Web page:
Since HIV-1 is a highly fusogenic virus that is preferentially transmitted by direct contact between two cells, the mechanisms inhibiting the fusion between an infected cell and a target cell deserves to be questioned. Indeed, in most of the T cell-to-T-cell transmission of HIV-1, a very few syncytia are observed compared with the formation of virological synapses (3, 4, 11). Moreover, large syncytia formed with T cells were characterized as rapid-dying cells (134, 136), which might indicate that HIV-1 has developed some mechanisms to inhibit the formation of these large T-cell syncytia to survive in infected host. As usually, it was proposed that HIV-1 took advantage of the intracellular systems displayed by its host, and used molecular mechanism to inhibit cell–cell fusion.
For example, the CD81 tetraspanin membrane protein is recruited at the site of cell–cell contact during HIV-1 cell-to-cell transmission and was proposed to be involved in the regulation of fusion (143). CD81 knockdown or inhibition with a specific antibody dramatically increased the capacity of infected T cells to fuse with surrounding non-infected cells, indicating that CD81 is a negative regulator of T cell–T cell fusion during virological synapse formation. CD81 expression at the virological synapse seems to be regulated by the actin/plasma membrane connector, ezrin. Accordingly, reduction of ezrin expression in T cells decreased the level of CD81 localized at virological synapses, thus increasing cell–cell fusion between infected T cells (144). Other tetraspanin proteins such as CD9, CD63, or CD82, have been also studied for their role in HIV-1-mediated cell–cell fusion (144, 145). In addition, it has been shown that CD63 may interact with the CXCR4 co-receptor and induces downregulation of CXCR4 expression at the cell surface, resulting in the inhibition of HIV-1 infection (146, 147). Like CD81, these molecules may act as regulators of cell fusion, but most of the experiments have been performed using HeLa or HEK293T non-lymphoid cell lines. Therefore, experiments need to be performed in more relevant cell models to precisely define the molecular requirement of these tetraspanins in the regulation of syncytia formation between HIV-1-infected T cells.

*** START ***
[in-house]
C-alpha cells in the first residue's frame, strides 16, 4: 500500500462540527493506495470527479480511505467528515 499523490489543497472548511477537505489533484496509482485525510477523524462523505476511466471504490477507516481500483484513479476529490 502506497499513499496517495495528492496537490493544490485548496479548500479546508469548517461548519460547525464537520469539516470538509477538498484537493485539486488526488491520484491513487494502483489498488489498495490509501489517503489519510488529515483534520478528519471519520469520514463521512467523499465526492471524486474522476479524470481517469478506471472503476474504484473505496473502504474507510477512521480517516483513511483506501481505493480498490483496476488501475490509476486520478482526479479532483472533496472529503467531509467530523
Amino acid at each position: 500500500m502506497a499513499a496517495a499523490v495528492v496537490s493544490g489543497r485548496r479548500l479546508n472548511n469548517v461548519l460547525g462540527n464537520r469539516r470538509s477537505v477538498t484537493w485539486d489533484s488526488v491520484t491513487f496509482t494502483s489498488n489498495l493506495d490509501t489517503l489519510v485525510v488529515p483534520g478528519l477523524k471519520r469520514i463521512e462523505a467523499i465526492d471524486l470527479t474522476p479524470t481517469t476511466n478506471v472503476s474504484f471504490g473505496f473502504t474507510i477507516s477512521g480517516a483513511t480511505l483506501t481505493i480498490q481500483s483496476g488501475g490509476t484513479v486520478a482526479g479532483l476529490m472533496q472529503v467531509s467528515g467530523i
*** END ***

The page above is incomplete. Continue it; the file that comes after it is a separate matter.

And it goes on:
Presence of Multinucleated Giant Cells (MGCs) in Infected Tissues
The mechanism of T-cell syncytia formation has been largely documented in vitro and discussed for its in vivo relevance. Nonetheless, processes of cell–cell fusion for HIV-1 infection and dissemination are not restricted to T cells. Some studies showed that infected multinucleated macrophages, as well as multinucleated DCs, could be found in different tissues in vivo in HIV-1-infected patients (148, 149). The presence of HIV-1-infected multinucleated syncytia expressing specific DC markers was found at the surface of the nasopharyngeal tonsils of HIV-1-infected patients and reported 20 years ago (148). The same group reported that infected T cells could fuse in vitro with skin-derived DCs (94), thus leading to multinucleated cell formation between T cells and DCs. Similarly, multinucleated giant HIV-1-infected macrophages have been found in vivo during infection in several different tissues, including lymph nodes, spleen, lungs, genital, and digestive tracts, and the central nervous system (CNS) (102–106, 108, 148, 150–153). While several groups showed the presence of infected multinucleated macrophages in tissues, and more specifically in the brain of HIV-1-infected patients and SIV-infected monkeys, the cellular and molecular mechanisms related to their formation remained poorly investigated, with only one in vitro study demonstrating a role for the HIV-1 auxiliary protein Nef in the formation of multinucleated macrophages (154).